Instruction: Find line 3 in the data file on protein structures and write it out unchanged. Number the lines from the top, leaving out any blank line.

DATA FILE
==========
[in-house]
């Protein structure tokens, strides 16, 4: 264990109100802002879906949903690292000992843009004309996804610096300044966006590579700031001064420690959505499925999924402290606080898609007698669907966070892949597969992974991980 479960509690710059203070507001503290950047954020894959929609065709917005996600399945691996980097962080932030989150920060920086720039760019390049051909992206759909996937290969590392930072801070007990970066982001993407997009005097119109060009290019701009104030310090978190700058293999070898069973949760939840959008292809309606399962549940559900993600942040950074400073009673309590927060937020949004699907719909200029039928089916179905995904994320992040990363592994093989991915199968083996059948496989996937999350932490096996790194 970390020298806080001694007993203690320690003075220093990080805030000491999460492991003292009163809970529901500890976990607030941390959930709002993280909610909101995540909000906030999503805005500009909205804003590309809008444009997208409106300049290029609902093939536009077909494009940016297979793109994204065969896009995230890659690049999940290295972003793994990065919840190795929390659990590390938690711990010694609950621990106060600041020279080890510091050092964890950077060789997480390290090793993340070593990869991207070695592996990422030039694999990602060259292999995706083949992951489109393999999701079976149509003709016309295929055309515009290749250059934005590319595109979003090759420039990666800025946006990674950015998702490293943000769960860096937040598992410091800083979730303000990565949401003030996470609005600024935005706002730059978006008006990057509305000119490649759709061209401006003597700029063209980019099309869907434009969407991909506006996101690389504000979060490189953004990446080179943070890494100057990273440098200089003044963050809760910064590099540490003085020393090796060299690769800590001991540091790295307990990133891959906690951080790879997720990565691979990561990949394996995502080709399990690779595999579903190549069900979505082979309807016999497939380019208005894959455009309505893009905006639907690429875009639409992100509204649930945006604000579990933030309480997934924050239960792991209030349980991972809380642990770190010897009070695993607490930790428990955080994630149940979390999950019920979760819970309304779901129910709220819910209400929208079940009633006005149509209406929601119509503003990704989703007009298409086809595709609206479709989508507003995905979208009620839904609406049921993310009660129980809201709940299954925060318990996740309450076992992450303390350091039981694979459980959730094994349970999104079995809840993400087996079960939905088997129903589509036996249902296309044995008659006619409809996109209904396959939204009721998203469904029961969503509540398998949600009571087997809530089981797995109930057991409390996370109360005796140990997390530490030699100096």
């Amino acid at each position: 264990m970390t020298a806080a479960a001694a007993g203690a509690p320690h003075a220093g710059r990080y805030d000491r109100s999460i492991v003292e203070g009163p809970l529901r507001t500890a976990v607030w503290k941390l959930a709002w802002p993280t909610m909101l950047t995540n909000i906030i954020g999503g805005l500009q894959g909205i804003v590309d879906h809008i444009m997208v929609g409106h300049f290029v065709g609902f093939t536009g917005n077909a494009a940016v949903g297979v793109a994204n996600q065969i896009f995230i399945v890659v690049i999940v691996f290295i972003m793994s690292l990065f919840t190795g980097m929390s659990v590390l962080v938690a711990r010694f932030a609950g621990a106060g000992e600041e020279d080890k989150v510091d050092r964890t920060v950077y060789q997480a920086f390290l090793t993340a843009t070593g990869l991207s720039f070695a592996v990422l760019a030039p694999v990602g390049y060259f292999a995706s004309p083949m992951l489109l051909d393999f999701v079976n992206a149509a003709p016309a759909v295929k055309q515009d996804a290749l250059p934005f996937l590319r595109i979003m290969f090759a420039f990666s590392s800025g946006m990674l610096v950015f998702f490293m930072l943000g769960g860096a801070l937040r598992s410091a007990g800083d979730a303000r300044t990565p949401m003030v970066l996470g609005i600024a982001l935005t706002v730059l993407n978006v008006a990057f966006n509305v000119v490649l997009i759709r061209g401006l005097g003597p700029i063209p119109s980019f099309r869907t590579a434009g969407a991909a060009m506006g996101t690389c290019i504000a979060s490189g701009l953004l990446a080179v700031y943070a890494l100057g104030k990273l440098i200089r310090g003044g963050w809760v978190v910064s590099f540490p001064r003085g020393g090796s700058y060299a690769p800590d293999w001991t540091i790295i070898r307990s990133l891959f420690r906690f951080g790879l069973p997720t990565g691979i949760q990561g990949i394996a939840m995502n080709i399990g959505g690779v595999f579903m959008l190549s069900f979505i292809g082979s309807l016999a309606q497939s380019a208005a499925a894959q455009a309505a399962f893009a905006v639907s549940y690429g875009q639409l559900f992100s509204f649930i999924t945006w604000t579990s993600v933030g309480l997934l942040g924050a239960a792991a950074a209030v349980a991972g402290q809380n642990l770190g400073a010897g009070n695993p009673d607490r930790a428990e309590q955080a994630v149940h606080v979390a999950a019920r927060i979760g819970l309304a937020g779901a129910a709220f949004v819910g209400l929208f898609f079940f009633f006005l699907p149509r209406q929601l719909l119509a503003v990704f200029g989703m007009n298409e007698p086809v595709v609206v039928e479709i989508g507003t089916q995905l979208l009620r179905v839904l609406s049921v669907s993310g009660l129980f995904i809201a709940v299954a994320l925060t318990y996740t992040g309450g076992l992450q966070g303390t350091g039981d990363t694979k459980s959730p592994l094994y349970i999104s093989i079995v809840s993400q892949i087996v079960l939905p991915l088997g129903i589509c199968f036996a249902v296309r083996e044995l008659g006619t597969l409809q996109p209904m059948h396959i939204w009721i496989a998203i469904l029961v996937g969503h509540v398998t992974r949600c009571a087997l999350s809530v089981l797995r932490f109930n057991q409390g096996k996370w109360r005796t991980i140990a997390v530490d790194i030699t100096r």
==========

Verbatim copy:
């Amino acid at each position: 264990m970390t020298a806080a479960a001694a007993g203690a509690p320690h003075a220093g710059r990080y805030d000491r109100s999460i492991v003292e203070g009163p809970l529901r507001t500890a976990v607030w503290k941390l959930a709002w802002p993280t909610m909101l950047t995540n909000i906030i954020g999503g805005l500009q894959g909205i804003v590309d879906h809008i444009m997208v929609g409106h300049f290029v065709g609902f093939t536009g917005n077909a494009a940016v949903g297979v793109a994204n996600q065969i896009f995230i399945v890659v690049i999940v691996f290295i972003m793994s690292l990065f919840t190795g980097m929390s659990v590390l962080v938690a711990r010694f932030a609950g621990a106060g000992e600041e020279d080890k989150v510091d050092r964890t920060v950077y060789q997480a920086f390290l090793t993340a843009t070593g990869l991207s720039f070695a592996v990422l760019a030039p694999v990602g390049y060259f292999a995706s004309p083949m992951l489109l051909d393999f999701v079976n992206a149509a003709p016309a759909v295929k055309q515009d996804a290749l250059p934005f996937l590319r595109i979003m290969f090759a420039f990666s590392s800025g946006m990674l610096v950015f998702f490293m930072l943000g769960g860096a801070l937040r598992s410091a007990g800083d979730a303000r300044t990565p949401m003030v970066l996470g609005i600024a982001l935005t706002v730059l993407n978006v008006a990057f966006n509305v000119v490649l997009i759709r061209g401006l005097g003597p700029i063209p119109s980019f099309r869907t590579a434009g969407a991909a060009m506006g996101t690389c290019i504000a979060s490189g701009l953004l990446a080179v700031y943070a890494l100057g104030k990273l440098i200089r310090g003044g963050w809760v978190v910064s590099f540490p001064r003085g020393g090796s700058y060299a690769p800590d293999w001991t540091i790295i070898r307990s990133l891959f420690r906690f951080g790879l069973p997720t990565g691979i949760q990561g990949i394996a939840m995502n080709i399990g959505g690779v595999f579903m959008l190549s069900f979505i292809g082979s309807l016999a309606q497939s380019a208005a499925a894959q455009a309505a399962f893009a905006v639907s549940y690429g875009q639409l559900f992100s509204f649930i999924t945006w604000t579990s993600v933030g309480l997934l942040g924050a239960a792991a950074a209030v349980a991972g402290q809380n642990l770190g400073a010897g009070n695993p009673d607490r930790a428990e309590q955080a994630v149940h606080v979390a999950a019920r927060i979760g819970l309304a937020g779901a129910a709220f949004v819910g209400l929208f898609f079940f009633f006005l699907p149509r209406q929601l719909l119509a503003v990704f200029g989703m007009n298409e007698p086809v595709v609206v039928e479709i989508g507003t089916q995905l979208l009620r179905v839904l609406s049921v669907s993310g009660l129980f995904i809201a709940v299954a994320l925060t318990y996740t992040g309450g076992l992450q966070g303390t350091g039981d990363t694979k459980s959730p592994l094994y349970i999104s093989i079995v809840s993400q892949i087996v079960l939905p991915l088997g129903i589509c199968f036996a249902v296309r083996e044995l008659g006619t597969l409809q996109p209904m059948h396959i939204w009721i496989a998203i469904l029961v996937g969503h509540v398998t992974r949600c009571a087997l999350s809530v089981l797995r932490f109930n057991q409390g096996k996370w109360r005796t991980i140990a997390v530490d790194i030699t100096r």